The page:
On June 16, 2009, the plaintiffs filed a three-count complaint against Daech & Bauer Construction, Inc., and Bill Theisman. Counts I and II were directed at Daech & Bauer Construction, Inc., and are not at issue in the instant appeal. Count III was a breach-of-contract claim against Bill Theisman, doing business as Sure Home Appraisal and Inspection Services. The plaintiffs allege that Theisman failed to discover and/or disclose numerous defects in the home that "should have been known to a reasonably careful licensed building inspector." Specifically, the plaintiffs claim that defendant Theisman did not inform them that the foundation was insufficient to support the home's load, the underlayment was decayed and structurally unstable, the walls were unstable and unable to support the necessary loads, water was entering the home at the footing and the foundation, the HVAC unit was blowing moist air against wooden components of the house, and the home's electrical system was installed and maintained in an unsafe manner.

Theisman moved to dismiss the complaint pursuant to section 2-619 of the Code of Civil Procedure (735 ILCS 5/2-619 (West 2008)) on three grounds: (1) the limit-of-liability provision in the contract was valid and enforceable under Illinois law and, without admitting liability, Theisman had tendered the cost of the inspection ($175) to the plaintiffs, (2) the suit was barred because it was not filed within the two-year period provided for in the contract, and (3) Jackie Zerjal's claim was barred because she was not a party to the contract. In support of the motion to dismiss, Theisman submitted the entire home inspection contract and the completed inspection report.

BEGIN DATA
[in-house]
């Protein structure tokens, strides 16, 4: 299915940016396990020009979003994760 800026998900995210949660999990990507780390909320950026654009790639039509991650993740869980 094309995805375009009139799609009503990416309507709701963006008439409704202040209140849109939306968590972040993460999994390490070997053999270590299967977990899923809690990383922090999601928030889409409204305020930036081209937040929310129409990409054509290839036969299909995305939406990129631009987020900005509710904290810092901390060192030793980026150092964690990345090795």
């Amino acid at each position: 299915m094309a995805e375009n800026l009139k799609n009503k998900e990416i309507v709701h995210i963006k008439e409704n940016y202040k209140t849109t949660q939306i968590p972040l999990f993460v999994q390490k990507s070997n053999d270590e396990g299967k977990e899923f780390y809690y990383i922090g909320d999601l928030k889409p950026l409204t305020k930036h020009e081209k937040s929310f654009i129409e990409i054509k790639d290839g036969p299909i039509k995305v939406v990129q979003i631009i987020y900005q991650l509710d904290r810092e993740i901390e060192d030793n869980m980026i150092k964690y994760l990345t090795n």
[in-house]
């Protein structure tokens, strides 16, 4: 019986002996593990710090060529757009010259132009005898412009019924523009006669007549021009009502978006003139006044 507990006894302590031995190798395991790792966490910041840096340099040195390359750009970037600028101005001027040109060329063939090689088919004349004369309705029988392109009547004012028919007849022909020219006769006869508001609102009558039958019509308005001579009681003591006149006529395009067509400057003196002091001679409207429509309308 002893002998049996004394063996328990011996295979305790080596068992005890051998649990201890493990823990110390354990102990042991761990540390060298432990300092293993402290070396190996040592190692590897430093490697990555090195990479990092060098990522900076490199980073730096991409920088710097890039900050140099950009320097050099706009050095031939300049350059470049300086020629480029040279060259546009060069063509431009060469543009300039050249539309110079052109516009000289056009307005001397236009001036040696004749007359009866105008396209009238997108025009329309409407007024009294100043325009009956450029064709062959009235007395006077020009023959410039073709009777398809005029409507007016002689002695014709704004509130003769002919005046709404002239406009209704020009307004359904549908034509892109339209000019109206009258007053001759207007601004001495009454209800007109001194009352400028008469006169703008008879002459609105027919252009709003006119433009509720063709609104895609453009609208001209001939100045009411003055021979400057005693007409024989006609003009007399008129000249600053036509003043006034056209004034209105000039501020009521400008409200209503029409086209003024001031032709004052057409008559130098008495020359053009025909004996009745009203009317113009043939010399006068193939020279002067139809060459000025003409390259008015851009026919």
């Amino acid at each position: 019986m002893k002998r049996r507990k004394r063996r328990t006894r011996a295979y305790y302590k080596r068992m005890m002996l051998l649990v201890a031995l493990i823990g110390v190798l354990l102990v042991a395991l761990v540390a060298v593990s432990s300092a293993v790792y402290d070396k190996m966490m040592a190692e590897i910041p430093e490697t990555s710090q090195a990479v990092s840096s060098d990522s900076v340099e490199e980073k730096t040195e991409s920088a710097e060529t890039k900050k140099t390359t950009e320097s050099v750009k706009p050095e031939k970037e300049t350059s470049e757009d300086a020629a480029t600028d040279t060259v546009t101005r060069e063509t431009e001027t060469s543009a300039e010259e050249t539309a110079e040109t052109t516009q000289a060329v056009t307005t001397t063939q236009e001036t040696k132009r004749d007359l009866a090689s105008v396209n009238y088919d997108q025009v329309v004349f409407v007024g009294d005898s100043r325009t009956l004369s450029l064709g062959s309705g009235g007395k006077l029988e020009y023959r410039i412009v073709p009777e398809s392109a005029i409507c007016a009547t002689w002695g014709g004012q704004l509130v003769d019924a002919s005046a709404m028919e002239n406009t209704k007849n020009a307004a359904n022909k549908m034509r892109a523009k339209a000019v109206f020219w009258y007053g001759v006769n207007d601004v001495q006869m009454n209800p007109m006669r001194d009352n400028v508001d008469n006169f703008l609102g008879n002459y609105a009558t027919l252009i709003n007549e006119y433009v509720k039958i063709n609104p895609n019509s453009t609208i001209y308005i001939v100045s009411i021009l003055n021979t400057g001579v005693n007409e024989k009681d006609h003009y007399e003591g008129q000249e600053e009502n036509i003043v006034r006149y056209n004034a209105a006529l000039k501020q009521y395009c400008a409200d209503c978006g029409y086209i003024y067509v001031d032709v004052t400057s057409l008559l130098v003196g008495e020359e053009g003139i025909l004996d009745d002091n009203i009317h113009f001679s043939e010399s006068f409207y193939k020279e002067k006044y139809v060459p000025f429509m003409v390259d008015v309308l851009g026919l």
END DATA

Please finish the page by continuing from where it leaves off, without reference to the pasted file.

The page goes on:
The home inspection contract contained the following relevant provisions. The inspection was to be conducted under American Society of Home Inspector standards or, if more stringent, the standards of the State of Illinois. The parties contracted for a visual inspection of the property and a written report of the apparent condition of the "readily accessible installed systems and components of the property existing at the time of the inspection." Latent and concealed defects and deficiencies were excluded from the inspection. The inspector assumed no liability or responsibility for the costs of repairing or replacing any unreported defects or deficiencies either current or arising in the future if not given the required notice, in this case 72 hours. Theisman made no warranties, express or implied, on the fitness of the property, nor did he insure or guarantee against defects in the structure. By the terms of the contract, Theisman's liability was limited to the cost of the inspection, or $175. The contract also provided that any legal action must be brought within two years of the date of inspection or was deemed forever waived and barred.